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In 'Miss Bala,' Bullets And Beauty Pageants Collide

Stephanie Sigman plays Laura, a beauty queen drawn unwillingly into a Mexican drug gang, in the film <em>Miss Bala</em>.
Eniac Martinez
20th Century Fox
Stephanie Sigman plays Laura, a beauty queen drawn unwillingly into a Mexican drug gang, in the film Miss Bala.

If you read the headlines, you know that the Mexican government is engaged in a long, deadly battle against the country's astonishingly powerful drug dealers, known as narcotraficantes or simply narcos. Hardly a day goes by without news of another shootout or massacre. Nearly 50,000 people have died in the 5-year-old drug war, the majority of them innocent citizens.

Naturally, such a reality has a painful effect on the psyches of ordinary people forced to live amid the madness. And this is the subject of the remarkable movie Miss Bala, written and directed by the brilliant young Mexican filmmaker Gerardo Naranjo. Focusing tightly on the absurd travails of one young woman, this searing, exaggerated, sometimes weirdly funny film plays like a cross between Franz Kafka and No Country for Old Men.

Set in and around Tijuana, in the northern Mexican state of Baja, Miss Bala tells the story of Laura Guerrero (Stephanie Sigman), a pretty, innocent 23-year-old whose family runs a clothing stall. Laura has big dreams, and to make them come true, she enters the Miss Baja beauty pageant. So far so good. But later that evening, she follows her friend Suzu to a disco, and there things go terribly wrong: Narcos burst in and start gunning people down.

Laura escapes, just barely. But when she tries to find out what happened to Suzu, she makes a fateful mistake: She asks the help of a policeman. Before she knows it, she's in the hands of dangerously capricious drug boss Lino Valdez (Noe Hernandez).

Laura desperately wants to get away, but there's nowhere to go. And soon Lino begins forcing her to perform tasks she doesn't want to do for men whose intentions she rarely understands. All she knows is that, wherever she turns up, people get killed. Laura goes from hoping to be Miss Baja to becoming Miss Bala, which is Spanish for "bullet."

Now, there are a lot of bullets in Miss Bala, but part of what makes the film so masterful is its striking way of portraying violence. You see, most violent movie scenes are shot and edited to make the killing and mayhem as exciting as possible. The camera encourages us to identify with the violence, either by making it seem cool or by focusing on a hero whose own violence we're urged to cheer on.

Naranjo does just the opposite. While his movie is very exciting — there are three riveting set-pieces — he keeps us focused on the point of view of Laura, who's a victim. Using superbly orchestrated long takes that accentuate her feeling of entrapment, Naranjo either shows us what Laura's seeing or, more often, simply focuses on her face as murderous events unfold around her. The soul of the film is her fear. In Laura's face, we see the terror and dread that have become normal in a Mexico where the drug trade touches everyone and everything — even a goofy Miss Baja contest.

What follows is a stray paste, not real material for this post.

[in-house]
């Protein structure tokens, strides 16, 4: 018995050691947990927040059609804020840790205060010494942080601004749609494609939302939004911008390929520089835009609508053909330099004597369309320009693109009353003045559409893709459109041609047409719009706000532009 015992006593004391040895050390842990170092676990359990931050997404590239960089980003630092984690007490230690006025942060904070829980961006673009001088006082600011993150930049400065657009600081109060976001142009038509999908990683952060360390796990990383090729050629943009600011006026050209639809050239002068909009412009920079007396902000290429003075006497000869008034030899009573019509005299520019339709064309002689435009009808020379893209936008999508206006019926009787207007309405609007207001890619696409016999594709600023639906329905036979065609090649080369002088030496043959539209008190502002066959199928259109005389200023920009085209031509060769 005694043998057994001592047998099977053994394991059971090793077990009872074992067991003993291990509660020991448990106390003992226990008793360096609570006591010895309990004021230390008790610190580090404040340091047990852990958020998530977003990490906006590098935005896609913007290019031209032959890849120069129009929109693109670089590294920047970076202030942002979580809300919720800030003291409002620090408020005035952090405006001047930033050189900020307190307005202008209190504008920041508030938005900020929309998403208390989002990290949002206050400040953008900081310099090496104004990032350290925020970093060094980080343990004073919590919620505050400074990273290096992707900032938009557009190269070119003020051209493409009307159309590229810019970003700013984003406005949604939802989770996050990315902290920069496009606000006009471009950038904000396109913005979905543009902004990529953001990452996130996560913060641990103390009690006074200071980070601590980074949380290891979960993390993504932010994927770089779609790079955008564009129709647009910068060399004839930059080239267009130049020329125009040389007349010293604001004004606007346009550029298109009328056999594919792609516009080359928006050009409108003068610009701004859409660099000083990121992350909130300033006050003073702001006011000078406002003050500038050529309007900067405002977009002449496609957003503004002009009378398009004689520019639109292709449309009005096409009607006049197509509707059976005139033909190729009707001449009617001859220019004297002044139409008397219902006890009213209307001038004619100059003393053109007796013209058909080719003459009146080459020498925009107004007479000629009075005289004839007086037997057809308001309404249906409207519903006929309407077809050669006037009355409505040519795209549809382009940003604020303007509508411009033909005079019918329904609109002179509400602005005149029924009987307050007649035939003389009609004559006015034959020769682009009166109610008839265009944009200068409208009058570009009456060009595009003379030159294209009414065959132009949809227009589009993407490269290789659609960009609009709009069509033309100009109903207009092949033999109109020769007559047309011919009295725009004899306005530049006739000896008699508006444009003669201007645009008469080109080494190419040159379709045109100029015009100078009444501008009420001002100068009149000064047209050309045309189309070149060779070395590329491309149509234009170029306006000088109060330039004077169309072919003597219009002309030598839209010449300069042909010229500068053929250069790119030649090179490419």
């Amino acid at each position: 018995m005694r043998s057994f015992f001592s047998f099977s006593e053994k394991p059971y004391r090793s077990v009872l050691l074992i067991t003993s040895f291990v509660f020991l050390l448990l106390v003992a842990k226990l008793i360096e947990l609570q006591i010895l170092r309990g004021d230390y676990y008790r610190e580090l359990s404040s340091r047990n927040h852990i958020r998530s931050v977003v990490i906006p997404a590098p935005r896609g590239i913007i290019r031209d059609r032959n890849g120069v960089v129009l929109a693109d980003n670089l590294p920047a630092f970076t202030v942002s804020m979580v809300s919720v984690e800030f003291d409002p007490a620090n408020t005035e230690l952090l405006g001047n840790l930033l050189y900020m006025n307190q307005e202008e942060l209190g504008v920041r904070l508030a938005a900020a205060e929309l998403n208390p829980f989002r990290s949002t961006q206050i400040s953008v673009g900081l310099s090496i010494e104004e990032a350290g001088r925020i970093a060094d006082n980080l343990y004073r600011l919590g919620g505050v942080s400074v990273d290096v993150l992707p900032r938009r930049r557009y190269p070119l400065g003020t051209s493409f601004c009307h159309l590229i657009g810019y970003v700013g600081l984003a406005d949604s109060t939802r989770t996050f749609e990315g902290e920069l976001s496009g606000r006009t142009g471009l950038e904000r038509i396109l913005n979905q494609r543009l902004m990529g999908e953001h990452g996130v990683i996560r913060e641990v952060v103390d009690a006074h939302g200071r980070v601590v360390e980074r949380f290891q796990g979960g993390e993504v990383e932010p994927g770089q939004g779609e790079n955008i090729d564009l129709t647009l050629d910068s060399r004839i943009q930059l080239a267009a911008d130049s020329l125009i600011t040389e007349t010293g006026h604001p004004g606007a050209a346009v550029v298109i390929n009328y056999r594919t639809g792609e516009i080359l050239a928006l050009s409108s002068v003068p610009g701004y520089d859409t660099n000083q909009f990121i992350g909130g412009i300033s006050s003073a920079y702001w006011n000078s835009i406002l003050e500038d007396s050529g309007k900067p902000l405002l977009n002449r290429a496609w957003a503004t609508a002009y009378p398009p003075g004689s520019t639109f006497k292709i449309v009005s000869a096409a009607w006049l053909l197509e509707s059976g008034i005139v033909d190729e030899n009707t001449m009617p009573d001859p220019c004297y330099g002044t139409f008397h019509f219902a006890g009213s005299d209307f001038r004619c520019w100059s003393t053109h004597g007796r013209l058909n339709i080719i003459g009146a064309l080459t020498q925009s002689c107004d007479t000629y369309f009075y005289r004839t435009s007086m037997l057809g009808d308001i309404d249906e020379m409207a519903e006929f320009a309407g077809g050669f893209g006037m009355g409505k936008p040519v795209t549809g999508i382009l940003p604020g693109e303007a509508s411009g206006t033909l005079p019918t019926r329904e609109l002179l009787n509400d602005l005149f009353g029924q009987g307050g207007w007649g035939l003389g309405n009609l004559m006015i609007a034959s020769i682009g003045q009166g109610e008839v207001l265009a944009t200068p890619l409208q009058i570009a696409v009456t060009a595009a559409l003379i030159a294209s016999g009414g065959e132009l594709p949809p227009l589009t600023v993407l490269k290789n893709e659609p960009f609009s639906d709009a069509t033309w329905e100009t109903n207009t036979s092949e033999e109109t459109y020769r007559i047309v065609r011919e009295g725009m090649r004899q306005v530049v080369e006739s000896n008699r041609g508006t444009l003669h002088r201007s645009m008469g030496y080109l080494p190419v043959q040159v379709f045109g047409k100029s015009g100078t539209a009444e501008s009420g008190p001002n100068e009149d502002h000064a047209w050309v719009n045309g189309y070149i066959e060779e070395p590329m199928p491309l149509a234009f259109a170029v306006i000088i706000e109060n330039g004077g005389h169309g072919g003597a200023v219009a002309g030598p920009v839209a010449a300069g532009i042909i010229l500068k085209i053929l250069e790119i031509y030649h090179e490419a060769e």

When I first saw Miss Bala, I kept thinking that Laura was too passive, that Sigman needed to show more fire in her performance. Watching it again, I realized that I'd been expecting her to be the heroine of a Hollywood movie.

But Laura's not. She's a not-rich young woman living in a place where, if you're a not-rich young woman in trouble, there's nowhere to go and no one to trust. You never know who that cop is really working for, or whether that famous general in charge of fighting a cartel may himself be one of its bosses.

Pointedly over the top, Miss Bala offers a vision of Mexico that must surely have the national tourist board clutching its collective head in dismay. After all, just as there was more to life in Miami than you saw in the old Al Pacino movie Scarface, there is obviously far more to this country of 120 million people than drug dealers, corrupt officials and their victims. Yet the fact that Naranjo's movie is his country's official Oscar nominee suggests that, while it may not tell the whole story of Mexican life, it clearly captures a truth nobody can deny.

Early on, Laura tells her father that she's going to enter the Miss Baja contest. He urges her not to, saying that she could wind up in trouble — better to keep your head down.

It sounds like good advice, but the painful truth is that this good advice wouldn't have helped Laura at all. In the Mexico of Miss Bala, you can never get your head down far enough.

Copyright 2020 NPR. To see more, visit https://www.npr.org.

John Powers is the pop culture and critic-at-large on NPR's Fresh Air with Terry Gross. He previously served for six years as the film critic.